DRUM - - Ed's Note -

I was hop­ing that things would get bet­ter in our coun­try but it seems as if the si­t­u­a­tion is only get­ting worse, with un­em­ploy­ment now at 29%.

We have the high­est un­em­ploy­ment com­pared to other Brics coun­tries. Why are our lead­ers not learn­ing from other coun­tries?

Some­thing is wrong with our state. We also lead the lists with the high­est crime and cor­rup­tion.

Some of the banks are about to ret­rench even more work­ers but no one seems wor­ried about that – un­less it is Eskom and the SABC, where min­is­ters say we can­not al­low re­trench­ment.

Our cur­rent poli­cies are not help­ing us at all. AL­FRED RADEBE, SMS

Un­em­ploy­ment is preva­lent in our com­mu­ni­ties. The main rea­son for this is that the gov­ern­ment does not of­fer enough job op­por­tu­ni­ties for our peo­ple. There is also a lack of en­thu­si­asm and drive among peo­ple.

I be­lieve the gov­ern­ment can only help those who want to help them­selves.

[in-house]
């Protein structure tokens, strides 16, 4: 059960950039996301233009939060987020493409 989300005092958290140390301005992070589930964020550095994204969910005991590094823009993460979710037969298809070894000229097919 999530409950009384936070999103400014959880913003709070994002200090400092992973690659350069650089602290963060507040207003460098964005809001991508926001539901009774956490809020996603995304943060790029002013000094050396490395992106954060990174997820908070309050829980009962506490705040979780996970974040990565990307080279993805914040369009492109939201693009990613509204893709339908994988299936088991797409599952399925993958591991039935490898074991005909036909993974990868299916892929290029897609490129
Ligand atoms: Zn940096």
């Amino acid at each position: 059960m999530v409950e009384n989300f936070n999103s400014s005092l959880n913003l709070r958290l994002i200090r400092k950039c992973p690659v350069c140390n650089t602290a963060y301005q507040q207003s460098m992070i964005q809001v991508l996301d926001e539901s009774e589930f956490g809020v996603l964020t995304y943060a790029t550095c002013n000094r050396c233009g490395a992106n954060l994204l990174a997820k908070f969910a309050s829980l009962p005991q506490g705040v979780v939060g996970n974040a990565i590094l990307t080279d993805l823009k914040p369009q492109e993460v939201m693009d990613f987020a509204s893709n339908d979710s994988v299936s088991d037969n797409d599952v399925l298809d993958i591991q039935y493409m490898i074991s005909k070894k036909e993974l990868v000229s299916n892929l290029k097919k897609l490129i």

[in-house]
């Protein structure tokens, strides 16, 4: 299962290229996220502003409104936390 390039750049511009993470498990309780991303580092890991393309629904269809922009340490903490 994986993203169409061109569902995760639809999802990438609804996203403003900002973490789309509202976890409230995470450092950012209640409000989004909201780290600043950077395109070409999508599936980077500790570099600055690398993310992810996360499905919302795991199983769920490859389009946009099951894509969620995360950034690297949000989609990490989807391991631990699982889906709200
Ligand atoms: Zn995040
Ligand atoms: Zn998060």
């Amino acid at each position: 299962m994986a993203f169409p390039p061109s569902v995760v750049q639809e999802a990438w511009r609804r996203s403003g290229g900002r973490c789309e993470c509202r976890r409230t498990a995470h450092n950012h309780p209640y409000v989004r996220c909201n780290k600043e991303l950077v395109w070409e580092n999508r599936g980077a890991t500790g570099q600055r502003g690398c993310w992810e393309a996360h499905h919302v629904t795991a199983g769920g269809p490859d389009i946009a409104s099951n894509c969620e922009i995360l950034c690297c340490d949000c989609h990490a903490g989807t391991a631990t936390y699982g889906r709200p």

Imag­ine if some­one in your com­mu­nity had a busi­ness idea and went on to pur­sue it – drawing up busi­ness plans, bud­gets and do­ing all the nec­es­sary re­search to turn that idea into a de­tailed and con­vinc­ing busi­ness ven­ture.

Next, the per­son could pro­pose this to in­ter­ested par­ties, com­pa­nies, the mayor, coun­cils and sim­i­lar bod­ies.

If the busi­ness takes off, more in­di­vid­u­als will be em­ployed in that com­mu­nity and the num­ber of un­em­ployed peo­ple drops.

Now imag­ine if this was the case in all com­mu­ni­ties.

I feel like this is a strat­egy that should be utilised to em­power and en­hance lives in our com­mu­ni­ties. CON­STANCE SILANDA, EMAIL

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